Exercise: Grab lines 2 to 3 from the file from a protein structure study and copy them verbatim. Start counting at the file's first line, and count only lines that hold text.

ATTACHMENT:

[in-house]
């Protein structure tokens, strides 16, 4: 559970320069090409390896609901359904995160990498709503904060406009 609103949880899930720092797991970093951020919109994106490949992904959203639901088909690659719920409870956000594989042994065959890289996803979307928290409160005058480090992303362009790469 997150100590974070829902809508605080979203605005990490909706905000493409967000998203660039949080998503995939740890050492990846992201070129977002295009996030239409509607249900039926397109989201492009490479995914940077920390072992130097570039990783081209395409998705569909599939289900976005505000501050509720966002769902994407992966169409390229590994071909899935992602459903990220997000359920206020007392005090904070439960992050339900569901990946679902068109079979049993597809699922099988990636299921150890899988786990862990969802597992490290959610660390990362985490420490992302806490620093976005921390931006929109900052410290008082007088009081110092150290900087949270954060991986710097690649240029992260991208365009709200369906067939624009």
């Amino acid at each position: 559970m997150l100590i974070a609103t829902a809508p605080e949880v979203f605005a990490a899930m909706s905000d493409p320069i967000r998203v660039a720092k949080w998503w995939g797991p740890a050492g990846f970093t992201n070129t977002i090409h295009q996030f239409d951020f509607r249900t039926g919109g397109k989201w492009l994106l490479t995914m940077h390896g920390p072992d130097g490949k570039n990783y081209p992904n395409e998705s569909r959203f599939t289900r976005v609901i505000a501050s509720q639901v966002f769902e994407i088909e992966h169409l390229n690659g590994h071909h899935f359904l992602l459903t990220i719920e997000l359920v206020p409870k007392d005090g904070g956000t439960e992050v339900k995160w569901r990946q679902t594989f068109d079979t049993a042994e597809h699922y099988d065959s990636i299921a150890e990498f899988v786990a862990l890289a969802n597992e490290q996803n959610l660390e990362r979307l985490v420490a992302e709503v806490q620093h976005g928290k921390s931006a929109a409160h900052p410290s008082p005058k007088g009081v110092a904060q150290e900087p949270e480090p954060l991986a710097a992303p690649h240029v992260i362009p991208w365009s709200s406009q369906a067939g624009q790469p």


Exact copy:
């Protein structure tokens, strides 16, 4: 559970320069090409390896609901359904995160990498709503904060406009 609103949880899930720092797991970093951020919109994106490949992904959203639901088909690659719920409870956000594989042994065959890289996803979307928290409160005058480090992303362009790469 997150100590974070829902809508605080979203605005990490909706905000493409967000998203660039949080998503995939740890050492990846992201070129977002295009996030239409509607249900039926397109989201492009490479995914940077920390072992130097570039990783081209395409998705569909599939289900976005505000501050509720966002769902994407992966169409390229590994071909899935992602459903990220997000359920206020007392005090904070439960992050339900569901990946679902068109079979049993597809699922099988990636299921150890899988786990862990969802597992490290959610660390990362985490420490992302806490620093976005921390931006929109900052410290008082007088009081110092150290900087949270954060991986710097690649240029992260991208365009709200369906067939624009």
């Amino acid at each position: 559970m997150l100590i974070a609103t829902a809508p605080e949880v979203f605005a990490a899930m909706s905000d493409p320069i967000r998203v660039a720092k949080w998503w995939g797991p740890a050492g990846f970093t992201n070129t977002i090409h295009q996030f239409d951020f509607r249900t039926g919109g397109k989201w492009l994106l490479t995914m940077h390896g920390p072992d130097g490949k570039n990783y081209p992904n395409e998705s569909r959203f599939t289900r976005v609901i505000a501050s509720q639901v966002f769902e994407i088909e992966h169409l390229n690659g590994h071909h899935f359904l992602l459903t990220i719920e997000l359920v206020p409870k007392d005090g904070g956000t439960e992050v339900k995160w569901r990946q679902t594989f068109d079979t049993a042994e597809h699922y099988d065959s990636i299921a150890e990498f899988v786990a862990l890289a969802n597992e490290q996803n959610l660390e990362r979307l985490v420490a992302e709503v806490q620093h976005g928290k921390s931006a929109a409160h900052p410290s008082p005058k007088g009081v110092a904060q150290e900087p949270e480090p954060l991986a710097a992303p690649h240029v992260i362009p991208w365009s709200s406009q369906a067939g624009q790469p």